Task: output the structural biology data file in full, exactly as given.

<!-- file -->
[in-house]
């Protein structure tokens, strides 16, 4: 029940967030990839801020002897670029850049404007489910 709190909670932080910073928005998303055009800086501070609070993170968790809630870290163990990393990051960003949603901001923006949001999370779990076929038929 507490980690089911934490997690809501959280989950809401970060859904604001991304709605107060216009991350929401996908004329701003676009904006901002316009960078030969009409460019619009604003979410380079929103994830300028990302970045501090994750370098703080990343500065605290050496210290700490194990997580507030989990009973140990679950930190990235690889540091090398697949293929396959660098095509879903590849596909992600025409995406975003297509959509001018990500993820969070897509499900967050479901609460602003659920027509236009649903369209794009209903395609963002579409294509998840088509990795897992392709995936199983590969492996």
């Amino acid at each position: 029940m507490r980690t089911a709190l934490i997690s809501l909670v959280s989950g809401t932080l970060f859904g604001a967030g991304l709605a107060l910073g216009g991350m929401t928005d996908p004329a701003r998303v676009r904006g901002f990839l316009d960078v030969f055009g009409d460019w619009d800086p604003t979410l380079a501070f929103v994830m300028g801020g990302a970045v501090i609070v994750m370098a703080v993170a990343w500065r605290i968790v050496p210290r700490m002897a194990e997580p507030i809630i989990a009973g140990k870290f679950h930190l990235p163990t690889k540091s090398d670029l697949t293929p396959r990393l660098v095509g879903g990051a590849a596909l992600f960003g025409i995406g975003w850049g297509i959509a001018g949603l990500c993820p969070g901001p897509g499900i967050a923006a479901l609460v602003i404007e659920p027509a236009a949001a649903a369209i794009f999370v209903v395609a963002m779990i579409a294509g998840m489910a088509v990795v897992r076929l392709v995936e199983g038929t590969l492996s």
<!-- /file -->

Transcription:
[in-house]
């Protein structure tokens, strides 16, 4: 029940967030990839801020002897670029850049404007489910 709190909670932080910073928005998303055009800086501070609070993170968790809630870290163990990393990051960003949603901001923006949001999370779990076929038929 507490980690089911934490997690809501959280989950809401970060859904604001991304709605107060216009991350929401996908004329701003676009904006901002316009960078030969009409460019619009604003979410380079929103994830300028990302970045501090994750370098703080990343500065605290050496210290700490194990997580507030989990009973140990679950930190990235690889540091090398697949293929396959660098095509879903590849596909992600025409995406975003297509959509001018990500993820969070897509499900967050479901609460602003659920027509236009649903369209794009209903395609963002579409294509998840088509990795897992392709995936199983590969492996």
């Amino acid at each position: 029940m507490r980690t089911a709190l934490i997690s809501l909670v959280s989950g809401t932080l970060f859904g604001a967030g991304l709605a107060l910073g216009g991350m929401t928005d996908p004329a701003r998303v676009r904006g901002f990839l316009d960078v030969f055009g009409d460019w619009d800086p604003t979410l380079a501070f929103v994830m300028g801020g990302a970045v501090i609070v994750m370098a703080v993170a990343w500065r605290i968790v050496p210290r700490m002897a194990e997580p507030i809630i989990a009973g140990k870290f679950h930190l990235p163990t690889k540091s090398d670029l697949t293929p396959r990393l660098v095509g879903g990051a590849a596909l992600f960003g025409i995406g975003w850049g297509i959509a001018g949603l990500c993820p969070g901001p897509g499900i967050a923006a479901l609460v602003i404007e659920p027509a236009a949001a649903a369209i794009f999370v209903v395609a963002m779990i579409a294509g998840m489910a088509v990795v897992r076929l392709v995936e199983g038929t590969l492996s």